Lacy was delighted when the result of the 'Most Muscular' event was made known and behind the scenes cameras clicked and autograph hunters worked overtime.

He poses well, moves smoothly, is completely at home in front of an audience, and gives you the impression of being a real athlete.

These attributes of course enable him to make the most of himself . . . his well proportioned body conveying an impression of greater height and weight than actually were the case.

So ended the 'Most Muscular' event and the first leg of the National Olympic Lifting Championship - at midnight, which meant that press photographers and radio interviewers had to rush their work through pretty fast to meet commitments.

The Judges for the Most Muscular event were: Al Christiansen, John Terlazzo, Bob Hoffman, Leopoldo DeLeon, Alan O'Brien, Johnny Terpak and Enrico Jahne.

The main MR. AMERICA contest was held the following day, after the conclusion of the Heavyweight Olympic Lifting (June 23rd).

Entries were about the same as for the previous evening. Here are the placings of the first five Mr. America contestants: 1st Ron Lacy, 2nd Gene Bohaty, 3rd Harry Johnson, 4th Thomas P. Sansone, 5th Bill Golumbick.

The Mr. America judges were not announced to the audience, but they were probably similar to those for the Most Muscular event. There was a little delay in announcing the winner -- and certain sections of the crowd started to shout for Lacy.

The result was well received (with a little booing from those humorously inclined) while those in the audience not expert in such matters were content to learn from the experience.

As soon as the first three men mounted the rostrum - the crowd surged towards the footlights where the photographers were shooting pictures.

Muscles - tanned to a golden hue from sun-drenched Daytona beaches . . looked superb under arc-lights, as the three lucky winners gave the crowd everything they had in a sequence of streamlined poses that lasted for many minutes.

Muscles and tendons writhed and twisted at maximum capacity as cameras flashed and cine-films whirred - perpetuating the occasion.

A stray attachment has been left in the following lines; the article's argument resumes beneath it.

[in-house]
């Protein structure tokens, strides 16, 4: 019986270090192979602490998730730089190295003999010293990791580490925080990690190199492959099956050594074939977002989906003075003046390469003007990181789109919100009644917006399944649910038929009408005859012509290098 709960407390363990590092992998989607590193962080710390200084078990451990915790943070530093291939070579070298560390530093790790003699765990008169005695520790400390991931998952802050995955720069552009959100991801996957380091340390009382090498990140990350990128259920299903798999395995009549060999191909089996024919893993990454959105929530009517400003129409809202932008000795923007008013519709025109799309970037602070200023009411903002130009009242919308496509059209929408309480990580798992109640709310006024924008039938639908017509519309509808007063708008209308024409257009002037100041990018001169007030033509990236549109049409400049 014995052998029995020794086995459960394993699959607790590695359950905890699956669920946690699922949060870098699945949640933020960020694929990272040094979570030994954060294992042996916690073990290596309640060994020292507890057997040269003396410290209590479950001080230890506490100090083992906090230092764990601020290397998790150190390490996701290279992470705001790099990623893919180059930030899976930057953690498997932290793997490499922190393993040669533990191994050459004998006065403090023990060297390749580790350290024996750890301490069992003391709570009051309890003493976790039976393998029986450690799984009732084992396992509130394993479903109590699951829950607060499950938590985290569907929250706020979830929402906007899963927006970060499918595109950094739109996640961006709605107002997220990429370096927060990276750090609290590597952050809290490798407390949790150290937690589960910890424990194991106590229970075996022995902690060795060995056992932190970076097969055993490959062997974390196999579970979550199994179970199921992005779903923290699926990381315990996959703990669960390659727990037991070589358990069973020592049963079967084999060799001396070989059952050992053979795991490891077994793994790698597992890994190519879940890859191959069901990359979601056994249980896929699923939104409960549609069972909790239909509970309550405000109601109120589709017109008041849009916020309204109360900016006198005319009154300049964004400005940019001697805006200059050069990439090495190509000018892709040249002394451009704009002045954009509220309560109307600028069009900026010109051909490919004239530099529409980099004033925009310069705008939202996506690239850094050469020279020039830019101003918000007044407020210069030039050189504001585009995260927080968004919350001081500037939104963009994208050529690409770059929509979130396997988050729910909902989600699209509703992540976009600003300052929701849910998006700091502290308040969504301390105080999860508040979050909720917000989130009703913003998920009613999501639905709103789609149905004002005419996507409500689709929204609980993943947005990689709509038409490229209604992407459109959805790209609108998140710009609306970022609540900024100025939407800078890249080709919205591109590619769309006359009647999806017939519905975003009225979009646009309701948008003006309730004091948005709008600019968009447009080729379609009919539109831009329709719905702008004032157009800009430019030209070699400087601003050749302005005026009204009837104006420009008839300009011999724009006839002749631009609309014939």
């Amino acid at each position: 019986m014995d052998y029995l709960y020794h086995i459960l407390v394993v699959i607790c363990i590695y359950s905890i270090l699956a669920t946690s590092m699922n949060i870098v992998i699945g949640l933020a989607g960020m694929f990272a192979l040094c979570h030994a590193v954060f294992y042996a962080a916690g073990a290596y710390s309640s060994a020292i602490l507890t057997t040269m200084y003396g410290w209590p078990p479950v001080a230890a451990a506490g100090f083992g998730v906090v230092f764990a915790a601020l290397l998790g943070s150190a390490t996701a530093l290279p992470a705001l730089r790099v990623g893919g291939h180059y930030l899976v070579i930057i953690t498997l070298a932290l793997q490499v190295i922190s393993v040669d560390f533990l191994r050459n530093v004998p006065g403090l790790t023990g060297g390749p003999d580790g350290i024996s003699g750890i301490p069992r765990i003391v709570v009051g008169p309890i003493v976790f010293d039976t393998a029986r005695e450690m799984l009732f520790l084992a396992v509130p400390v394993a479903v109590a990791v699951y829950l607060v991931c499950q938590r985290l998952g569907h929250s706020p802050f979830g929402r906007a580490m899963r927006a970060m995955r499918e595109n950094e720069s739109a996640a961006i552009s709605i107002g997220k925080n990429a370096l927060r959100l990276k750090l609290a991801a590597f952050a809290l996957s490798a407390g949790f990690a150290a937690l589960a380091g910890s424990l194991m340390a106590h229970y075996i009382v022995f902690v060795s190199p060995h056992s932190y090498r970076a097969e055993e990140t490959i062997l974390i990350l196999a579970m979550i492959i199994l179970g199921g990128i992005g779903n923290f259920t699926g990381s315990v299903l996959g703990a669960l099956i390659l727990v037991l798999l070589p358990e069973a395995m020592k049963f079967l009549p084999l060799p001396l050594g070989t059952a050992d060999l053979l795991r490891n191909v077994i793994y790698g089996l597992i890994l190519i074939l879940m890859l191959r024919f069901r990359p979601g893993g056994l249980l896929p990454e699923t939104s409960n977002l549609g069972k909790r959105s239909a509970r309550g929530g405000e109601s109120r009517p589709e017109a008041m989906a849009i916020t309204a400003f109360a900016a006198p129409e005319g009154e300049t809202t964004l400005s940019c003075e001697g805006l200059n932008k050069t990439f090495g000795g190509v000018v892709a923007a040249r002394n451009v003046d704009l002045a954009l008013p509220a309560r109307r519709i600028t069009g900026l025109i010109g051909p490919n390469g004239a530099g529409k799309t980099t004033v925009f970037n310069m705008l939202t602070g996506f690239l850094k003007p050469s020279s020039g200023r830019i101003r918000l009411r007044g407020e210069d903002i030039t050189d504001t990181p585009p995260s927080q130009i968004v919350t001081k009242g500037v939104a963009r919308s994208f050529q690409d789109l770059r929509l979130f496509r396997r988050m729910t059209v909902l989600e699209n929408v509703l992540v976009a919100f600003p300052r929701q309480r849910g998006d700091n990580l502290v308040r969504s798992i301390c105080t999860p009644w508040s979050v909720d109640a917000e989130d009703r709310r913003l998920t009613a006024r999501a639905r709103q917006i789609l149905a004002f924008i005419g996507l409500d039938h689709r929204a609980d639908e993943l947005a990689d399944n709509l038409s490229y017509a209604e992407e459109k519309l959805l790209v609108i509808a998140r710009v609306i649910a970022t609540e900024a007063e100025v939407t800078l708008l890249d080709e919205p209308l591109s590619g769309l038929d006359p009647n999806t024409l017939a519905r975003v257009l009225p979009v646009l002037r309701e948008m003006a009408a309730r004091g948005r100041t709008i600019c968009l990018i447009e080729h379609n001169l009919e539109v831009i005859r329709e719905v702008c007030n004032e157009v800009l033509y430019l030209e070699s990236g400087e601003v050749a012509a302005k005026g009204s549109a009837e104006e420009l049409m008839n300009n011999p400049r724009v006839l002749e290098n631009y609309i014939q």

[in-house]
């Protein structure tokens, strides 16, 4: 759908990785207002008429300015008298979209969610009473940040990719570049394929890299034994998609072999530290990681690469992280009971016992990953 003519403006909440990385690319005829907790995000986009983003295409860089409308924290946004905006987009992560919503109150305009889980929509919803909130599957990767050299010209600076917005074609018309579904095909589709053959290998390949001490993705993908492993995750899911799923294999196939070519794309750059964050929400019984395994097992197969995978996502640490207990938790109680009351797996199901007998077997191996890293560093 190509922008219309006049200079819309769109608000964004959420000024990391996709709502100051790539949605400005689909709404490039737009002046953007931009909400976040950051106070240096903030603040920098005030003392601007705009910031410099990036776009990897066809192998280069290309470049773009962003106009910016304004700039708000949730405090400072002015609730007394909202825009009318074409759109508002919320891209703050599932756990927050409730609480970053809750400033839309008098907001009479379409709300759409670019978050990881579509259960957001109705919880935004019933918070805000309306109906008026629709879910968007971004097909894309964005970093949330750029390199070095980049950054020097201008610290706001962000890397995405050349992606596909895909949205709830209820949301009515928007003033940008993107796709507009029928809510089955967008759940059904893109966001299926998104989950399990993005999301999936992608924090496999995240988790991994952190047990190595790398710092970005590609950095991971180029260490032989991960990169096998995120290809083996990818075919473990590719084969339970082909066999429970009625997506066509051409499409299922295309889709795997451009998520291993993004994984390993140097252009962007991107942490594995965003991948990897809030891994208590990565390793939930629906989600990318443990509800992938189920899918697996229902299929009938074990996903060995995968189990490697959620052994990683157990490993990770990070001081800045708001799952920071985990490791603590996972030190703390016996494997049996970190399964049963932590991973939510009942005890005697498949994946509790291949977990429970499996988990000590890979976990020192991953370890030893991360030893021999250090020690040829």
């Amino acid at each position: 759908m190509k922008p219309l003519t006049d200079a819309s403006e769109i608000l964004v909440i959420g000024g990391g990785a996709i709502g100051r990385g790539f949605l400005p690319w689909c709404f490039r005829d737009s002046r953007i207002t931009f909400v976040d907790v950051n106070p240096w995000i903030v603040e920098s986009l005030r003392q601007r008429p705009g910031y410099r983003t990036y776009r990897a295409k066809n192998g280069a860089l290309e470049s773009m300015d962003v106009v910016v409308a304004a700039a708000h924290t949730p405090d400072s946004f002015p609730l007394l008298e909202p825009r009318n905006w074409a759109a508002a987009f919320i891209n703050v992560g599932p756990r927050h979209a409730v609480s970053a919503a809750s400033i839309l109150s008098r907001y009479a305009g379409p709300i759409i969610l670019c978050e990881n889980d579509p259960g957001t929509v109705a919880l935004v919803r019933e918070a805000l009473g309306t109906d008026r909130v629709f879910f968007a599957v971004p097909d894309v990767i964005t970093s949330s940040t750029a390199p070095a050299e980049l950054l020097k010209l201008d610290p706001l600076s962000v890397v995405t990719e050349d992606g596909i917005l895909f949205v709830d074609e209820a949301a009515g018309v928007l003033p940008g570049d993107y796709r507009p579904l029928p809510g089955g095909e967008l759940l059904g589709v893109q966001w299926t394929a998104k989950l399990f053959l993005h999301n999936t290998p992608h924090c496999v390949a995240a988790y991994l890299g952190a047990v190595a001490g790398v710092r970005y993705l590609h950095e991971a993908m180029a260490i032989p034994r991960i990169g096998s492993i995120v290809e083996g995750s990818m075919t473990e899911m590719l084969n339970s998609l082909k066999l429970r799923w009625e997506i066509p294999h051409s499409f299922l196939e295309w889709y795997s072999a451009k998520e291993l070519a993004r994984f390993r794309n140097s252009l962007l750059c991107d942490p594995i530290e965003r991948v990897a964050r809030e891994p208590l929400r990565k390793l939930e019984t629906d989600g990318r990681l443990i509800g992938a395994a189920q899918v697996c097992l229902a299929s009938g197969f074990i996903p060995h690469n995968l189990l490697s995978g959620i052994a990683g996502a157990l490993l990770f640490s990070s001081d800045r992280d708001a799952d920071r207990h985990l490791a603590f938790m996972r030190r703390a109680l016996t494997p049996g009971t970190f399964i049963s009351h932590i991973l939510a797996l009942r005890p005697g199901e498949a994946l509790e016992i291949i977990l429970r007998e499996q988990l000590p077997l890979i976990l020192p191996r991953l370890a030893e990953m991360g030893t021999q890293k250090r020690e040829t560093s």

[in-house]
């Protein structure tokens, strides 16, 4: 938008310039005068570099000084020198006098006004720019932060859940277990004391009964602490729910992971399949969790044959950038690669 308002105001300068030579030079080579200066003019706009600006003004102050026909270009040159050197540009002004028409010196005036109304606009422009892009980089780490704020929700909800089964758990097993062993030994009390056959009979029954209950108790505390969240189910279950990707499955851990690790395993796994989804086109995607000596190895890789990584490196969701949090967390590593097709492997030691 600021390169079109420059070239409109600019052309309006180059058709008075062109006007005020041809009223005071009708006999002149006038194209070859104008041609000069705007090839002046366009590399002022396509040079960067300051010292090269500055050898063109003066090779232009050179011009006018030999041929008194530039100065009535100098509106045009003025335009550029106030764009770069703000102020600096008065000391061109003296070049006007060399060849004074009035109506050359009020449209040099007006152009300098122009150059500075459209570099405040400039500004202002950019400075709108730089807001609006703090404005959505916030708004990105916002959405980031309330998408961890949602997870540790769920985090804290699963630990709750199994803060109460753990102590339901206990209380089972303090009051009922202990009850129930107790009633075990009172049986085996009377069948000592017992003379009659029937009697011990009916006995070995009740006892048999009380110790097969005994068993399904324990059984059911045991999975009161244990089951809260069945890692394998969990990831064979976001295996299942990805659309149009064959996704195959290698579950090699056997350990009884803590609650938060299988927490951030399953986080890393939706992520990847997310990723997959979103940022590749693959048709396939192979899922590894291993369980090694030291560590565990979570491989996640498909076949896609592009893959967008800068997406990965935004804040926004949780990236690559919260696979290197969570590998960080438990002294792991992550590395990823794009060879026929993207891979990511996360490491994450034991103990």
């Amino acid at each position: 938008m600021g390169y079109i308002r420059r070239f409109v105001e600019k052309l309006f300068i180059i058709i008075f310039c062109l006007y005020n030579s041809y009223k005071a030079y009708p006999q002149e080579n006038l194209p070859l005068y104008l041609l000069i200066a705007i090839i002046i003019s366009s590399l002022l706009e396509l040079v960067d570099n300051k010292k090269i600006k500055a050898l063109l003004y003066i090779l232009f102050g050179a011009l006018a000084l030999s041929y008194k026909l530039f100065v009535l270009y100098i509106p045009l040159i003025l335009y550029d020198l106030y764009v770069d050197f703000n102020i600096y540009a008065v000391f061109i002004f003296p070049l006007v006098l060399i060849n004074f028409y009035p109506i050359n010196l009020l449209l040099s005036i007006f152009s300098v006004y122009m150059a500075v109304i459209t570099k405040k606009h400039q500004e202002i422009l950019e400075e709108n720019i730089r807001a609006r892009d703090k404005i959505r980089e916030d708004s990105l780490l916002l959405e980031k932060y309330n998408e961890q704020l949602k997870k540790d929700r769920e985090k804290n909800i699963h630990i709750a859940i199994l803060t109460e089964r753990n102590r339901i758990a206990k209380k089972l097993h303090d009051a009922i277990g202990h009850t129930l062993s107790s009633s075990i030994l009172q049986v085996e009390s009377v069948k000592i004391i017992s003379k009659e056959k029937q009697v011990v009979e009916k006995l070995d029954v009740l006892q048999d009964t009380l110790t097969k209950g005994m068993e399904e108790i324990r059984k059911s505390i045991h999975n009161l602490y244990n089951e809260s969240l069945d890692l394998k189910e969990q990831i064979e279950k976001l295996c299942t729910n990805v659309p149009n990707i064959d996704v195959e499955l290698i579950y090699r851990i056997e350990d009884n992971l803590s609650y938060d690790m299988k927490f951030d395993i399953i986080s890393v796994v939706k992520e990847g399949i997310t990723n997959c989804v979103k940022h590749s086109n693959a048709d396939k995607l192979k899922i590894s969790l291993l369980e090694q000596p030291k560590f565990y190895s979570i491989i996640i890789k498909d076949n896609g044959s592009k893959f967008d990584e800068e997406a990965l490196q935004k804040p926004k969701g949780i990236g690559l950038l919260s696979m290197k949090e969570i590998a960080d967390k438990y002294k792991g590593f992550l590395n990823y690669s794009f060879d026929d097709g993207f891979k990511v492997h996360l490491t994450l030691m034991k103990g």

These rare and brief moments are always 'great'. For the contestants it symbolized the climax of long arduous weeks of most careful and scientific preparation, and the zest of the audience helped them recapture some of the 'magic' they had maybe lost during those exacting final training sessions.

At such a time an audience can be lifted to a state of exhalted fervor -- and the well produced Daytona Beach production was no exception to the rule.

These contests are no longer limited to the 'mere Muscle' alone. All entrants at these affairs have to satisfy the judges about other things also.

They have to be tested upon -- eyesight, hearing, hair condition, general looks, teeth, skin texture, athletic ability, and general intelligence . . . as well as overall musculature. If you can pass all these test with flying colors - you are pretty good.

I feel that there will be no complaints about the 1957 Mr. America. He is perhaps not the greatest we have seen, when compared with the Grimek and Reeves era, but he is certainly a good titleholder.

Ron is not tall or heavy, is an Olympic lifter as well as a bodybuilder, and first developed an interest win weights about five years ago.

He is a good football player and sprinter -- as well as being a jitterbug enthusiast.

Past-times like these have probably influenced the grace and power of his leg development, trim waistline, and easy athletic carriage.